There was some discussion on the ISS ending in 2025. Nanoracks said that the idea of having NASA as a tenant (as opposed to a landlord) in LEO was a good idea. Pence said that he liked the analogy. Mary Lynn said that some efforts were necessary in order to stimulate the demand side for a LEO station/habtitat. Both Nanoracks and Mary Lynn stressed the importance of a smooth transition plan for the ISS.

Pence stressed the importance of cooperation with the private sector for exploration in general. Pence said that America is leading again in space. Implied in that claim was that the President had refocused NASA on human exploration which made America leaders in space again. The success of FH was another example that America is leading in space again. The discussion about China was mostly to say that the United States needs to keep leading militarily and commercially in space in order not to be surpassed by China. 

I wonder if the 45 day reports are available, they might give us more information on all of this.
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I wonder if, as part of the throttle-down of the center core immediately after launch, they actually did a shutdown of some of the engines,
no shutdowns
>
So how do you know for sure it didn't happen?

Only 3 engines can restart because they're the only ones tied to the rockets internal TEA-TEB system. As the FH center core proved you don't want to exhaust the TEA-TEB. Better to throttle.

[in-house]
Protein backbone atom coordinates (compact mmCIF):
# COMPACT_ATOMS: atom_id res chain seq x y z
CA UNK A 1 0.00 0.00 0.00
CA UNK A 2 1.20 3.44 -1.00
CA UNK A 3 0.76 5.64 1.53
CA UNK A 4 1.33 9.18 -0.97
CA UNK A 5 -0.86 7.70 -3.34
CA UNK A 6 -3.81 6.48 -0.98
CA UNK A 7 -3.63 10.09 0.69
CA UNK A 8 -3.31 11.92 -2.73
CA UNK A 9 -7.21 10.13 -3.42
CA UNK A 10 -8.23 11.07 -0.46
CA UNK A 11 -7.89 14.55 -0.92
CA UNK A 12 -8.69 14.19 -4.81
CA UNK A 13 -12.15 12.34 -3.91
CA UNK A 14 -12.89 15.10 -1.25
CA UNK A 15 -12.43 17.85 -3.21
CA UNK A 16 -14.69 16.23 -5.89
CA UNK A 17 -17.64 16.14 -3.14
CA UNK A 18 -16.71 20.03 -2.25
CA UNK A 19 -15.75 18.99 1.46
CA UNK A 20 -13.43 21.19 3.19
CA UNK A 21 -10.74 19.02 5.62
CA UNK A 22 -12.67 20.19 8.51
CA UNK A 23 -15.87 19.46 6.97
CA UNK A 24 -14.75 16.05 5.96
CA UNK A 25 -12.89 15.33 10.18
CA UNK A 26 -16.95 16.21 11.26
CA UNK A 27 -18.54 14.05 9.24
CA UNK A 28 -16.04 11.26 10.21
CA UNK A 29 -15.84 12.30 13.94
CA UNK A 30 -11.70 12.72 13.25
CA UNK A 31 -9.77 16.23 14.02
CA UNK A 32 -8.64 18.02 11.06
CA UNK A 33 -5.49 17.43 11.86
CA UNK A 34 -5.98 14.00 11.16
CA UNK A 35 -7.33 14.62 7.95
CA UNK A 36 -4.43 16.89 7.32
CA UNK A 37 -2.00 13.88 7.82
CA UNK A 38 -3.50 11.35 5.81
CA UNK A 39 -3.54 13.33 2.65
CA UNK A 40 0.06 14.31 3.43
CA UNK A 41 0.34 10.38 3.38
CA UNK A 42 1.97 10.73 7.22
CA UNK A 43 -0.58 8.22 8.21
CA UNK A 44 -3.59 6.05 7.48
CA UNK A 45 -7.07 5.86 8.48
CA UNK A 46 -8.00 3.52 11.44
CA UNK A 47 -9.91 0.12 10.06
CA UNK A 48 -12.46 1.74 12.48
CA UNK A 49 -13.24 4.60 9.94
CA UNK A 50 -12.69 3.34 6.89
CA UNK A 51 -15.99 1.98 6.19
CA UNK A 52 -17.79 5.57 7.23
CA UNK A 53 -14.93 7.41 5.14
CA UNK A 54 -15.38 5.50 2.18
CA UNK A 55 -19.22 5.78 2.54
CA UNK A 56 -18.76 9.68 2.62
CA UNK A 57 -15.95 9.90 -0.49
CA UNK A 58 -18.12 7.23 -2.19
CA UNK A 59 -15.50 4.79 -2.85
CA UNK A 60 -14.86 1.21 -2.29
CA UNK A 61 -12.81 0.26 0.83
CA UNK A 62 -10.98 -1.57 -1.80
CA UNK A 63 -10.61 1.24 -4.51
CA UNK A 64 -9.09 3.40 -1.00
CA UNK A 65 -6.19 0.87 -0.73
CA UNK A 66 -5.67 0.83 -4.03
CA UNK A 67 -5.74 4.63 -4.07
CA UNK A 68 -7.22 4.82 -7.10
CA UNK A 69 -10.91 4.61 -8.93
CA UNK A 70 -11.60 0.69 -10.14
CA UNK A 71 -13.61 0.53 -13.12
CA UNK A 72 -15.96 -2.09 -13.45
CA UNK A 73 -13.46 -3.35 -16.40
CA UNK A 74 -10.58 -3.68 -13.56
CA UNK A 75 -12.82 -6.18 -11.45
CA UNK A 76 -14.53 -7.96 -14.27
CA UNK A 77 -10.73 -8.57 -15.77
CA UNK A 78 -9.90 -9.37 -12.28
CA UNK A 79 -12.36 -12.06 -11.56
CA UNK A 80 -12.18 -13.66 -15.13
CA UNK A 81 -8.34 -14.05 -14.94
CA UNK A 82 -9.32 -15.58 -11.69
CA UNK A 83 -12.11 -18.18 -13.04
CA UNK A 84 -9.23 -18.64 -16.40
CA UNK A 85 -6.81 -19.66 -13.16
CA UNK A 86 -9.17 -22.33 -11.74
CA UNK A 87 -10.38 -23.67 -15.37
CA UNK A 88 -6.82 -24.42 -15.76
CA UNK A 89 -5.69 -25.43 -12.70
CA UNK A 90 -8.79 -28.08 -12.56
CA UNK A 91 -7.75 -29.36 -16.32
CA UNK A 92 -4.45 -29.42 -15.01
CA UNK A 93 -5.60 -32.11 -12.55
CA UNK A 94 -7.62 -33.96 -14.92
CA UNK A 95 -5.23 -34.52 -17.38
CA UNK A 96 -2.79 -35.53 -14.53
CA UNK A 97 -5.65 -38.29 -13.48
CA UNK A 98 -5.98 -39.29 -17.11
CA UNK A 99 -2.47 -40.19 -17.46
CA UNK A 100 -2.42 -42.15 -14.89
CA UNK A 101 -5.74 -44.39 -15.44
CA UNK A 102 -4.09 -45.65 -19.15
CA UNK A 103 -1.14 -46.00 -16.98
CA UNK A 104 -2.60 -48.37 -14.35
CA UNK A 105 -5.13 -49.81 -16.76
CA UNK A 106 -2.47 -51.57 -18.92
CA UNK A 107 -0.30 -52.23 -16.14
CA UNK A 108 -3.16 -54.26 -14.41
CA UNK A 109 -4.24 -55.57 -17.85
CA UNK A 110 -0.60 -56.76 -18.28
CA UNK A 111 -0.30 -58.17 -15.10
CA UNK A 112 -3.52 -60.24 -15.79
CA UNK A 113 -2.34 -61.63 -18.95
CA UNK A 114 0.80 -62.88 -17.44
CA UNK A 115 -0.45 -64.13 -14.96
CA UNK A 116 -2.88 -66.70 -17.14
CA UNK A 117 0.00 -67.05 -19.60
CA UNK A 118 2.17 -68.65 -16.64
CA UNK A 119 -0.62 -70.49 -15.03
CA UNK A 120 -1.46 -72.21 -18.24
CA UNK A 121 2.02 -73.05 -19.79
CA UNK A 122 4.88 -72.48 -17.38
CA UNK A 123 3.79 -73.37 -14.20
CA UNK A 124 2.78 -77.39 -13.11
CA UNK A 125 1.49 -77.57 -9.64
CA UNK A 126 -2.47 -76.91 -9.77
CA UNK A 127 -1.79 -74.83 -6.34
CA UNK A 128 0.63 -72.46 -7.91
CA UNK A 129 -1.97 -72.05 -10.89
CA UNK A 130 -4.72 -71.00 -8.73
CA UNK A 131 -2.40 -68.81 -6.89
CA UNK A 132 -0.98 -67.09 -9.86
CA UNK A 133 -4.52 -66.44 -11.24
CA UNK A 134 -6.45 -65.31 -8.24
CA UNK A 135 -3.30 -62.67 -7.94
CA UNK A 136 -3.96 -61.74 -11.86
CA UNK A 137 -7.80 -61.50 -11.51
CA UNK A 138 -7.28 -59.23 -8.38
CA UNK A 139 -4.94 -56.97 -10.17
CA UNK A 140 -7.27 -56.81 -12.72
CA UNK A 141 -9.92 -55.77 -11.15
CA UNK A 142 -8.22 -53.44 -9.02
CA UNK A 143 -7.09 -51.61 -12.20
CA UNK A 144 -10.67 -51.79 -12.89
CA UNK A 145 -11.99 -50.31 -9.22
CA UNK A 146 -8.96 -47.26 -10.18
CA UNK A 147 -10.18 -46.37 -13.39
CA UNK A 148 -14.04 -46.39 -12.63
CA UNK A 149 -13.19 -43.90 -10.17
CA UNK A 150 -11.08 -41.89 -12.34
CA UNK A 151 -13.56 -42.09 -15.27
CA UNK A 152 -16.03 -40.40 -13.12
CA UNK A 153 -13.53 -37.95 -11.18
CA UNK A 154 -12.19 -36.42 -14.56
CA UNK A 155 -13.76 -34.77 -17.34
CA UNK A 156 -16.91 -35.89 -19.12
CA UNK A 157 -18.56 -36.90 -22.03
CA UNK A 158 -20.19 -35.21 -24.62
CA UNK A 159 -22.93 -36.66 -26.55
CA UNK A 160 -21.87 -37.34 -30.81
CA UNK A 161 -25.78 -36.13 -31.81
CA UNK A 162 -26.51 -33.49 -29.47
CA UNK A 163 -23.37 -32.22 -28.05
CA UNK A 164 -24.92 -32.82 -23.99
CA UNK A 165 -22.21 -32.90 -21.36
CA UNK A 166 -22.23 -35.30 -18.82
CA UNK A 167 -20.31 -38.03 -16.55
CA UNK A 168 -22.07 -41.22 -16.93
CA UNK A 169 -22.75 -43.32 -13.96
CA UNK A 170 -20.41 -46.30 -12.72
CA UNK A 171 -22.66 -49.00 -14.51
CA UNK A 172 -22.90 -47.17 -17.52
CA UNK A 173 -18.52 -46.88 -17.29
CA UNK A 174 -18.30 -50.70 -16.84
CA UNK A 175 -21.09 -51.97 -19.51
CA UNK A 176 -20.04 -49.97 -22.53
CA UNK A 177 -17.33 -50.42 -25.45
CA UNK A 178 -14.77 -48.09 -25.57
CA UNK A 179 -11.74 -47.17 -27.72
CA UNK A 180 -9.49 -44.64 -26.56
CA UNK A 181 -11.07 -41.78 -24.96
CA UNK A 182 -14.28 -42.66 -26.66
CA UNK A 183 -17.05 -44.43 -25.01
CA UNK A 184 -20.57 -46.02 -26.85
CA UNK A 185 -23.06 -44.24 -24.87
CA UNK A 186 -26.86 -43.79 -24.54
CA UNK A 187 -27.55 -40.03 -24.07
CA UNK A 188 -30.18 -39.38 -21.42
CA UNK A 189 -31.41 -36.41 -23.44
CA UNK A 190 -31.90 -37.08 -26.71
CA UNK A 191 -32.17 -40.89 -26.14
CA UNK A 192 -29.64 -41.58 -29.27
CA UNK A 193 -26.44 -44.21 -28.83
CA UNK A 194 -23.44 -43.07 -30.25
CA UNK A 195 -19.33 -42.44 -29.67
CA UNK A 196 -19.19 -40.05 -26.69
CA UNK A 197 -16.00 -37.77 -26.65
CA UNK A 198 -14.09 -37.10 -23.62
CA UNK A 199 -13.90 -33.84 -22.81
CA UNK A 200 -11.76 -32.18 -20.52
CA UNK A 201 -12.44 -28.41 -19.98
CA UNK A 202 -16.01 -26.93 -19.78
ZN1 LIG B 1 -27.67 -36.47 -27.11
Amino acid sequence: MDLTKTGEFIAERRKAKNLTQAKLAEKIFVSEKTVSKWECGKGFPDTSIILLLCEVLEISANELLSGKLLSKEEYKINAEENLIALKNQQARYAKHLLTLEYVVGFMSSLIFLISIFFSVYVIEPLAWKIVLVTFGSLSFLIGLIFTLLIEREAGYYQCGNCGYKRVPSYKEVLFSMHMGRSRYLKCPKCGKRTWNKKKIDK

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General Discussion / Re: National Space Council Reestablished
« Last post by yg1968 on Today at 03:16 AM »
MLD is less than honest when she used Commercial Crew as an example where COTS/public private partnership is not doing well, did she forget CCtCAP is actually under FAR, not SAA?

She didn't actually say that. She said that commercial crew was more complicated (than COTS) because of astronaut safety issues.
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I wonder if, as part of the throttle-down of the center core immediately after launch, they actually did a shutdown of some of the engines,
no shutdowns
I know, Jim, that you are one of the best authorities on this web site, and if I have my info correct, you are a NASA employee, not a SpaceX employee. I certainly agree that the likelihood of FH center core engines being shut down during ascent is slim, but the argument makes sense. So how do you know for sure it didn't happen? If SpaceX did want to try this, would they be required to inform NASA even though it was not a NASA payload?